If you thought that the fingerprint recognition system of your Android mobile was secure, then you will be interested to know about the discovery made in the last few hours. Because a team of experts has shown that, by investing a ridiculous amount of money, it is possible to bypass this protection and access any terminal equipped with the Google operating system. Should we worry?
BrutePrint is the name with which researchers from Zhejiang University and Tencent Labs have baptized the system they have invented with which they can access Android mobiles bypassing fingerprint protection. Through a simple method, they now have the ability to dismantle the ironclad security that millions of people rely on.
Use brute force
The name of the system is no coincidence: it is a process that works with brute force and unlocks the mobile “hard way”. After several tests, the researchers responsible for the study have shown that, by using the CAMF (Cancel-After-Match-Fail) and MAL (Match-After-Lock) vulnerabilities, they can penetrate all Android mobiles, which But they try.
What is most worrying is that they have not only put these brute force methods into practice, but also found vulnerabilities in the fingerprint recognition environment itself. Thus, they have tried MITM attacks to be able to circumvent the fingerprint security in an alternative way. This shows that fingerprint recognition systems have serious security issues and manufacturers will have to work together so that this does not become a major risk.
Which mobiles have you tried?
When conducting the study, which has been published in ArXiv, it was important to have maximum diversity of results to verify that what they discovered was genuine. For this reason, they have conducted tests and fingerprint attacks on ten of the most popular Android and HarmonyOS devices and several other iOS-powered models. In a moment of truth, their findings showed that iPhones, including variants like the iPhone SE or the iPhone 7, have a stronger level of security. One of the main differences has been found in the way Apple terminals block brute force attacks after multiple attempts prevent them from succeeding.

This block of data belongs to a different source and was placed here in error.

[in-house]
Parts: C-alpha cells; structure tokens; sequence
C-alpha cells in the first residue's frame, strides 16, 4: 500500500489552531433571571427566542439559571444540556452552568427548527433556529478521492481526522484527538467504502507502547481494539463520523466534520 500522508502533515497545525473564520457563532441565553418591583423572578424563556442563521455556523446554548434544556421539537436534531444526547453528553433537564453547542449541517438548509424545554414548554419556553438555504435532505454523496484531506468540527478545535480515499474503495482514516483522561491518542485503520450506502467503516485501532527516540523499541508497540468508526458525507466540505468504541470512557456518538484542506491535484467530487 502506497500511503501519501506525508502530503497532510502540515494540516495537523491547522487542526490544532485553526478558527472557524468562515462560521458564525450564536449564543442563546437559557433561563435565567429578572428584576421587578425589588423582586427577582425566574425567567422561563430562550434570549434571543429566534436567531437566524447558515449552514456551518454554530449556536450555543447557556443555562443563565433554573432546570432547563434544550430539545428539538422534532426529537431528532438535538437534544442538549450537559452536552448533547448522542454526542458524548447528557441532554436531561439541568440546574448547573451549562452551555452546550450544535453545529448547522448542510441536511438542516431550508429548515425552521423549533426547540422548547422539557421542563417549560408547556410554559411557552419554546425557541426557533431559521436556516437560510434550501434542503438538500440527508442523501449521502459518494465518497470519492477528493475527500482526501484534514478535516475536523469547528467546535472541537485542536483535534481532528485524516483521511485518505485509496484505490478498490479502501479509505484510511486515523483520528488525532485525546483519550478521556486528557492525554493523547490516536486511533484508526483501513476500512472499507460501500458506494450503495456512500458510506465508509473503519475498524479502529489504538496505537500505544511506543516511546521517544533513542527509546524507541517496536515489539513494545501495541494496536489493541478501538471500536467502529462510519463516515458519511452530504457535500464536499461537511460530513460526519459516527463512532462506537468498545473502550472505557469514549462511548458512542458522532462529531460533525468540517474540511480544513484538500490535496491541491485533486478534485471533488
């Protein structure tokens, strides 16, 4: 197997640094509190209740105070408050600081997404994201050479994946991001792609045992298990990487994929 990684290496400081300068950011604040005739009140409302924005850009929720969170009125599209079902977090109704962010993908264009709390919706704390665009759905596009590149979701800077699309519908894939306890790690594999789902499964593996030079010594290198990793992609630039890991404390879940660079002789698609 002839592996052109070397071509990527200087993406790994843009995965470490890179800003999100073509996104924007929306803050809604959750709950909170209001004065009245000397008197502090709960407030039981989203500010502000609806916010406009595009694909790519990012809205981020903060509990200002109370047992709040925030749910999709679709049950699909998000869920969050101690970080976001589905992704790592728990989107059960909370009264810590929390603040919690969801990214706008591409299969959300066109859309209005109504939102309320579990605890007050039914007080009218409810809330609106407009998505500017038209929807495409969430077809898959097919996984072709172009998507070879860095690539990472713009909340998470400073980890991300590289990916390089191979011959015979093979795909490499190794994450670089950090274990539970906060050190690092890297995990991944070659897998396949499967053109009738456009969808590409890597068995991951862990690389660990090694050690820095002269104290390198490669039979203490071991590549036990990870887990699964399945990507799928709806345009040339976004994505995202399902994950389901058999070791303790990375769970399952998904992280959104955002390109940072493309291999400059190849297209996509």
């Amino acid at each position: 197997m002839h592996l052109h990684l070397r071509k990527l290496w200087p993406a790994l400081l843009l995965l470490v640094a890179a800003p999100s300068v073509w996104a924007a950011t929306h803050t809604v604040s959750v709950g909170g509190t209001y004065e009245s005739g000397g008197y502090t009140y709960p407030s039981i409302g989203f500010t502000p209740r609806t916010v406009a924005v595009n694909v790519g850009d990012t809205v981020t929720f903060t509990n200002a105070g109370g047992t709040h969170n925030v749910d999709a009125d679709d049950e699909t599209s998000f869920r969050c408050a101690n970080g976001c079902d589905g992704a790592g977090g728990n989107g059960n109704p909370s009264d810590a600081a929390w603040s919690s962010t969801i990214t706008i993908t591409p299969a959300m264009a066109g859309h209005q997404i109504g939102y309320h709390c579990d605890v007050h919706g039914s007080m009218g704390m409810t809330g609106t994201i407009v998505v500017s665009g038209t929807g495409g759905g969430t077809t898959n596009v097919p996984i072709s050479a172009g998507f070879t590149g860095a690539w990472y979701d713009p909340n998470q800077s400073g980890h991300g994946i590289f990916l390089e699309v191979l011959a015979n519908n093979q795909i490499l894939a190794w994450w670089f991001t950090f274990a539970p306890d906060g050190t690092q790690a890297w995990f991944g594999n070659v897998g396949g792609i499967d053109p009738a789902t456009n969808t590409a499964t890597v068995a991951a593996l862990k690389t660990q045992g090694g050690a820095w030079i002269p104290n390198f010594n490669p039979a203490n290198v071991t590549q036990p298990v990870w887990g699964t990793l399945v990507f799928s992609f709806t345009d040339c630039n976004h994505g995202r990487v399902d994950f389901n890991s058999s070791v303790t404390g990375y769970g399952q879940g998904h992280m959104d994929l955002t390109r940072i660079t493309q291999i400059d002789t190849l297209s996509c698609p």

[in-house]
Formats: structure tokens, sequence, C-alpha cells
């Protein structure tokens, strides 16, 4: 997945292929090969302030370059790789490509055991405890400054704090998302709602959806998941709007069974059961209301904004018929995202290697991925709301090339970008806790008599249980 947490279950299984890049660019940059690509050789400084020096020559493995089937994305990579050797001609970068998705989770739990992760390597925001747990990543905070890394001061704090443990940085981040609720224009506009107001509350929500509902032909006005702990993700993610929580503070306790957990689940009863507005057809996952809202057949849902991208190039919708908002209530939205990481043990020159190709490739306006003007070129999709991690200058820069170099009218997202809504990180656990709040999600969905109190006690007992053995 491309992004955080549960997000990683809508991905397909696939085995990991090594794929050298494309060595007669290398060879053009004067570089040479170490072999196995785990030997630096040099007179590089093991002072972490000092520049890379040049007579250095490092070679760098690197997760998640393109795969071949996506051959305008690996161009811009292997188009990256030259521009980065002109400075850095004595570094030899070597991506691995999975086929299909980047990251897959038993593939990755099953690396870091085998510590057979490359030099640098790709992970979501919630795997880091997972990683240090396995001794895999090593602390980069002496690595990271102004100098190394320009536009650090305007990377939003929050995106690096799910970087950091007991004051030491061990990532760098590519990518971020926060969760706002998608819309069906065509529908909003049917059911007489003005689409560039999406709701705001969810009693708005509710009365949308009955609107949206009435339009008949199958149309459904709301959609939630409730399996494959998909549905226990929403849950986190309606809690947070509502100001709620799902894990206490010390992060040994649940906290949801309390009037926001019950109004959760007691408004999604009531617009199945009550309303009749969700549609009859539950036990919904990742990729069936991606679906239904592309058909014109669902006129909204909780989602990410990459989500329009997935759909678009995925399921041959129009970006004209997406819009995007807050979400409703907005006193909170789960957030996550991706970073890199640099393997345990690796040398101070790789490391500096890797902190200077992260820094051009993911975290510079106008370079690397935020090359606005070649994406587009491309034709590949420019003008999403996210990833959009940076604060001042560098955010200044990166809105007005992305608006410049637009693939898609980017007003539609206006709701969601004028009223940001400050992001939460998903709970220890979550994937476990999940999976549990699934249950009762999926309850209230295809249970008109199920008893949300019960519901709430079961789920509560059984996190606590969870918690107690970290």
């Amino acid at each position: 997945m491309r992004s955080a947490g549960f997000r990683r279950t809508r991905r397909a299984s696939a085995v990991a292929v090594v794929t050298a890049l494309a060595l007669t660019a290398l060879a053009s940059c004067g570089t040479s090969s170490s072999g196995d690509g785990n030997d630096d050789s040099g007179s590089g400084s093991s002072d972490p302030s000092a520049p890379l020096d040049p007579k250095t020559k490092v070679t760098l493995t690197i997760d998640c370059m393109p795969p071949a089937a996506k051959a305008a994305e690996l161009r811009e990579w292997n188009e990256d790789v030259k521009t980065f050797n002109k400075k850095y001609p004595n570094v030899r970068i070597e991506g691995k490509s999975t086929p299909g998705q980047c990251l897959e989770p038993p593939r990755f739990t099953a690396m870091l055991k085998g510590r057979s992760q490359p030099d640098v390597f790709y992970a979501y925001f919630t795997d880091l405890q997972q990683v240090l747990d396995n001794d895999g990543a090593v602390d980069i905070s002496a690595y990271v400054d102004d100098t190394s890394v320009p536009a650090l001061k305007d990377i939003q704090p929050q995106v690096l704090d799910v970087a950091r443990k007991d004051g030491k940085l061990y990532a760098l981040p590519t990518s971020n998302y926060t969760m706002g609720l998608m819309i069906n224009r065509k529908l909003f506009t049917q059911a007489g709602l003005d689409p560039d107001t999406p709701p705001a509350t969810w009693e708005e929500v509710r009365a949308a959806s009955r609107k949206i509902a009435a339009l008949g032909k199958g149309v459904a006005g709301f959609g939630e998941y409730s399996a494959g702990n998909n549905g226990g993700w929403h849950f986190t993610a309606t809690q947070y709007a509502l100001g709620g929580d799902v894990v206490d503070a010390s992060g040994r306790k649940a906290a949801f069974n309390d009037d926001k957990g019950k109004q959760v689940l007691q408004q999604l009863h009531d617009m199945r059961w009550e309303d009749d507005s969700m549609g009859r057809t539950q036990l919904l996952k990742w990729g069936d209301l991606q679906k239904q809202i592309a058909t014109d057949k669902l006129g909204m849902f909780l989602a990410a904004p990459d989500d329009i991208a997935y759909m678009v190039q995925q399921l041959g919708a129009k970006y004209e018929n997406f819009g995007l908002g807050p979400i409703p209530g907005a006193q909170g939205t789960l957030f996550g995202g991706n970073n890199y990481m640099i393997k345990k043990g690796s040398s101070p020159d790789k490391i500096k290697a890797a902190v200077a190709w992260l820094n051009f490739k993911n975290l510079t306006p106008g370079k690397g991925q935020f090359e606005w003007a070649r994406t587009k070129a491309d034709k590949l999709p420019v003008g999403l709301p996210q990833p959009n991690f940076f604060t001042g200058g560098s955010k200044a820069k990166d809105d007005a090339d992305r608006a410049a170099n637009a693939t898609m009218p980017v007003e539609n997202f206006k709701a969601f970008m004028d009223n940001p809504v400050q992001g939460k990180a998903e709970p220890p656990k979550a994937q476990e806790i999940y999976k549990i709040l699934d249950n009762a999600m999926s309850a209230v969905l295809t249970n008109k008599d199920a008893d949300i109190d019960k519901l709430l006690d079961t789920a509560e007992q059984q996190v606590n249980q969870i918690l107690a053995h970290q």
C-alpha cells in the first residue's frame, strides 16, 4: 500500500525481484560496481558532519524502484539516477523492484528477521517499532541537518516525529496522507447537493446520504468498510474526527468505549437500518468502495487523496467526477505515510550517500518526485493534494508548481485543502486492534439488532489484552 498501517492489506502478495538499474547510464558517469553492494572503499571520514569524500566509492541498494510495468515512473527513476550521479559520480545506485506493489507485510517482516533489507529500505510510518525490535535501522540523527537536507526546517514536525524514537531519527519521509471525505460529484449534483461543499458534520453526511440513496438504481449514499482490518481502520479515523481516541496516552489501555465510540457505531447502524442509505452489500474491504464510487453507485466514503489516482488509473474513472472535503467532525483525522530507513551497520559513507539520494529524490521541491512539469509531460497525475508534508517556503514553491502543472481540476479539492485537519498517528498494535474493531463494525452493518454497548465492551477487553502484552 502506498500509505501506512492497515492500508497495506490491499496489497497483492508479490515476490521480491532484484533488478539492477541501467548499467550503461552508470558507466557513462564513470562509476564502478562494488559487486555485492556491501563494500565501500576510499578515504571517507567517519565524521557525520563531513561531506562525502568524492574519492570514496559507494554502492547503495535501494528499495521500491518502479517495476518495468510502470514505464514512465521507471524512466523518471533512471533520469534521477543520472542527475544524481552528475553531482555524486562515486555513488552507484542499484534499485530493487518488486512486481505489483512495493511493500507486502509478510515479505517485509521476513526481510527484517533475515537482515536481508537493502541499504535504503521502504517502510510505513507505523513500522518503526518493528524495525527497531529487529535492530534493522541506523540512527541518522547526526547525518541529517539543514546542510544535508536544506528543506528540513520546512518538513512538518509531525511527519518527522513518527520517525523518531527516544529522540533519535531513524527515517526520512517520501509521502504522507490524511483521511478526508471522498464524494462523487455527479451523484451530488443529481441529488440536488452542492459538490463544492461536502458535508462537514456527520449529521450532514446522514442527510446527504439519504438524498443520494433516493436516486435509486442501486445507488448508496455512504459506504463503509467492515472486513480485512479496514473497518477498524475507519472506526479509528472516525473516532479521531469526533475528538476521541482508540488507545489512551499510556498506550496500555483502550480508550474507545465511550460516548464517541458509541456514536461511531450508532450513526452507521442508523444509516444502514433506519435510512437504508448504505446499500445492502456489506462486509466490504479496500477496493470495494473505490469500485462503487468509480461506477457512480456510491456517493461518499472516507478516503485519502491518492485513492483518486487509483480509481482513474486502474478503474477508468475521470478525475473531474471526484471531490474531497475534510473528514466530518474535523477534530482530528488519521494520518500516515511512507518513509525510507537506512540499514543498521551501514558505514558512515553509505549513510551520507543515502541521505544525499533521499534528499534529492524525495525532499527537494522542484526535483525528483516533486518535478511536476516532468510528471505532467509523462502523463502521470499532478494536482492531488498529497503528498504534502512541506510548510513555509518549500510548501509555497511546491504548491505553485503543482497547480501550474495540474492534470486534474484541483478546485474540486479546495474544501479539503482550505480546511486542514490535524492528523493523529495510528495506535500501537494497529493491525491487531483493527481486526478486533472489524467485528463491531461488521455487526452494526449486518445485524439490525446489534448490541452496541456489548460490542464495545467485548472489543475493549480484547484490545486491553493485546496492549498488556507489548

It has been observed that iOS terminals can be vulnerable to CAMF attacks, but due to this blocking, researchers have not been able to put their system into practice once several tests have been performed. Quite the opposite has happened with Android mobiles, as unlimited number of attempts are allowed and finally, overcoming the fingerprint security lock is a matter of time. In cases where the mobile has only one recorded fingerprint, the time period is between 2.9 and 13.9 hours. If there is more than one footprint, these margins reduce significantly to an average of between 0.66 and 2.78 hours, as it is easier for the system to overcome any one of the access barriers.
How does this work?
The system they have designed requires the attacker to have access to the victim’s mobile. Apart from this, two things are necessary. The first of these is to have a database of fingerprints that is accessible to hackers in different ways than the usual ones. The second is about the specific equipment that must be used to carry out the attacks, but surprisingly it costs only $15 (about 12 euros).
The technology used by this system involves repeating fingerprint recognition attempts on the target mobile using the error reached by the terminal and prevents the failed attempts from being recorded. In this way, the attack can continue to generate traces until the key needed to unlock it is found. Apart from this, they also use the MAL system, which we mentioned earlier, with the intention of spoofing the mobile so that it is not blocked in the process of login attempts.
This equation also works as a system that is equipped with BrutePrint attack with which the fingerprint of the database being used is modified to try to match it more accurately with the fingerprint stored in the mobile. This simplifies the process and reduces the time it takes to get past defenses.
However, since it is necessary to have access to the attacker’s mobile, it seems that this search will not be as dangerous as one might imagine. Of course, possibly this will give hackers more ideas to develop new techniques in the future.